Use this URL to cite or link to this record in EThOS: http://ethos.bl.uk/OrderDetails.do?uin=uk.bl.ethos.487029
Title: Nabokov, Time and History
Author: Norman, Will
ISNI:       0000 0000 7249 6106
Awarding Body: Oxford University
Current Institution: University of Oxford
Date of Award: 2007
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Abstract:
This thesis investigates the relationship between the operation of time in the fiction of Vladimir Nabokov, and the historical moments in which his works are situated. Nabokov himself denied any connection between his art and history, writing that he was 'indifferent to social problems and to the intrusions of history.' I argue that the characteristic manipulations and distortions of time in his writing are the principle means by which he asserts this aesthetic autonomy, and that, far from ignoring or repressing history, Nabokov's fiction should be understood as responding to it. I begin by interrogating Nabokov's resistance to notions of modernism and modernity and trace the development of his ideal, ahistorical model of literary evolution from its sources in nineteenth-century English, I:rench and Russian literary debates. My second chapter examines how his first English novel, The Real Life ofSebastian Knight, constitutes a response to a perceived crisis in autonomous fiction during the 1930s in Europe and the Soviet Union. In chapter 3 I read Nabokov's autobiography, Speak, Memory alongside the critical writings of Walter Benjamin in order to evaluate Nabokov's strategies for creating a 'historyless time.' Chapter 4 proposes a reading of Bend Sinister and the short story 'Tyrants Destroyed,' in which the struggle for autonomy is played out through rival claims to temporal mastery from the artist and from the totalitarian regime. In chapter 5, I explore Nabokov's ambivalent engagement with decadent forms of temporality in The Enchanter and Lolita in the context of postwar American anxieties about literary and social history. Finally, chapter 6 turns to Nabokov's 1960s fiction, Pale Fire and Ada, in order to suggest how the author's use of the pastoral genre in these works constitutes an attempt to delineate an ideal artistic world, into which historical time inevitably intrudes.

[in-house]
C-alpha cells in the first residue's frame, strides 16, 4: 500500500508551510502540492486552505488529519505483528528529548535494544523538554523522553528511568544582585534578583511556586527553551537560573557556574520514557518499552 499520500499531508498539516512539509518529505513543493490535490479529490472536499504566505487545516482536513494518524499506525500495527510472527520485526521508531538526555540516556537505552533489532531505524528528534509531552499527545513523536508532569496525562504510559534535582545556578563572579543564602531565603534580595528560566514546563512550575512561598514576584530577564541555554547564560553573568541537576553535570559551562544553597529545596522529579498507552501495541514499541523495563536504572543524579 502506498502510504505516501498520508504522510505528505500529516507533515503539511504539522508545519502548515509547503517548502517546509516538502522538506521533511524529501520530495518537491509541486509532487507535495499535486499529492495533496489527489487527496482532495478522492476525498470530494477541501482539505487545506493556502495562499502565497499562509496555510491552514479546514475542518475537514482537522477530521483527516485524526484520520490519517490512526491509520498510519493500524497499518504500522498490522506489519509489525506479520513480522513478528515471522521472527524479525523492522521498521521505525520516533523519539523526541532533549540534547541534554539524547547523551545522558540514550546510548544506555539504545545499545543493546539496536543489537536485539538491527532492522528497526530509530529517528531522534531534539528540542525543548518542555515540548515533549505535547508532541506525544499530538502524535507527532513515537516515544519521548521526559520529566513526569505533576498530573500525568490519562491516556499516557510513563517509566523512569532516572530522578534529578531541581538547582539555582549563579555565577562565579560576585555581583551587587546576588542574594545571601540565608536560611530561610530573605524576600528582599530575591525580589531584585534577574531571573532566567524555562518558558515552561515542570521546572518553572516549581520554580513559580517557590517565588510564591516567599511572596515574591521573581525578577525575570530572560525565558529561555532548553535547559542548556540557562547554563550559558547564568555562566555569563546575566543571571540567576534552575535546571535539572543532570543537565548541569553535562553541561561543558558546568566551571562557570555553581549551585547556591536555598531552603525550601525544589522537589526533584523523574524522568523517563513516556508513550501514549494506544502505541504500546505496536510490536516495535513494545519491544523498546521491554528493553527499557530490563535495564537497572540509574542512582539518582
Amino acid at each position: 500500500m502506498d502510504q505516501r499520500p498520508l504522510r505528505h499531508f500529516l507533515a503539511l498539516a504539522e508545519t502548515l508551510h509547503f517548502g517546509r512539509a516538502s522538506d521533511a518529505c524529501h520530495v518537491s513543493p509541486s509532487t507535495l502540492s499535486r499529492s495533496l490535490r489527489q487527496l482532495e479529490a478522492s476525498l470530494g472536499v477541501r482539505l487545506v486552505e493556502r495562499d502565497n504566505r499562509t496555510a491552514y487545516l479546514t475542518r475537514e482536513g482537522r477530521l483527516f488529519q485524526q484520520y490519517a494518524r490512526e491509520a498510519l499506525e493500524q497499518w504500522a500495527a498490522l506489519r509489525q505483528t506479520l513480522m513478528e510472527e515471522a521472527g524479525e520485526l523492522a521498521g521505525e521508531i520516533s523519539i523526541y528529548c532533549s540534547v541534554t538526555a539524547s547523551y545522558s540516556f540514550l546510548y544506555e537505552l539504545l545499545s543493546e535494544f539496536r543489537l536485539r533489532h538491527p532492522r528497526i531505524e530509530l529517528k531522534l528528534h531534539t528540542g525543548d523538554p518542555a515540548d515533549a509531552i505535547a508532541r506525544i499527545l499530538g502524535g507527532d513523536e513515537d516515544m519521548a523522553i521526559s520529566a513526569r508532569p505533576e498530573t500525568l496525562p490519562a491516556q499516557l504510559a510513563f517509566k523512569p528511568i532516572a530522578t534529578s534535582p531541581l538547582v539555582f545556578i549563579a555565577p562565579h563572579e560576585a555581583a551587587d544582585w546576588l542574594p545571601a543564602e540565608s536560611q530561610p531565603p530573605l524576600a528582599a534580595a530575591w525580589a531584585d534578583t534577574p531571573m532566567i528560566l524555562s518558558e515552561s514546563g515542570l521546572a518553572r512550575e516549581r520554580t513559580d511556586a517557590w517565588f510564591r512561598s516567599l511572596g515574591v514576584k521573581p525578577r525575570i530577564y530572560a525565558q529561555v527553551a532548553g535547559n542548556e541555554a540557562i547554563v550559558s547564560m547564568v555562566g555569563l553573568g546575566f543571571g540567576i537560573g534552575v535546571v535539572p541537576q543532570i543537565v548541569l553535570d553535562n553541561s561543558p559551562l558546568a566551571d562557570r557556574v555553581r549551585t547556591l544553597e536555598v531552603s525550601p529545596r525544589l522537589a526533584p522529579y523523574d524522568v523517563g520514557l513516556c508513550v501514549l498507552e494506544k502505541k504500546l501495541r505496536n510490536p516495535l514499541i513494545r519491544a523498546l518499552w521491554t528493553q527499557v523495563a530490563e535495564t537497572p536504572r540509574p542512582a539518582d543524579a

Supervisor: Not available Sponsor: Not available
Qualification Name: Thesis (Ph.D.) Qualification Level: Doctoral
EThOS ID: uk.bl.ethos.487029  DOI: Not available
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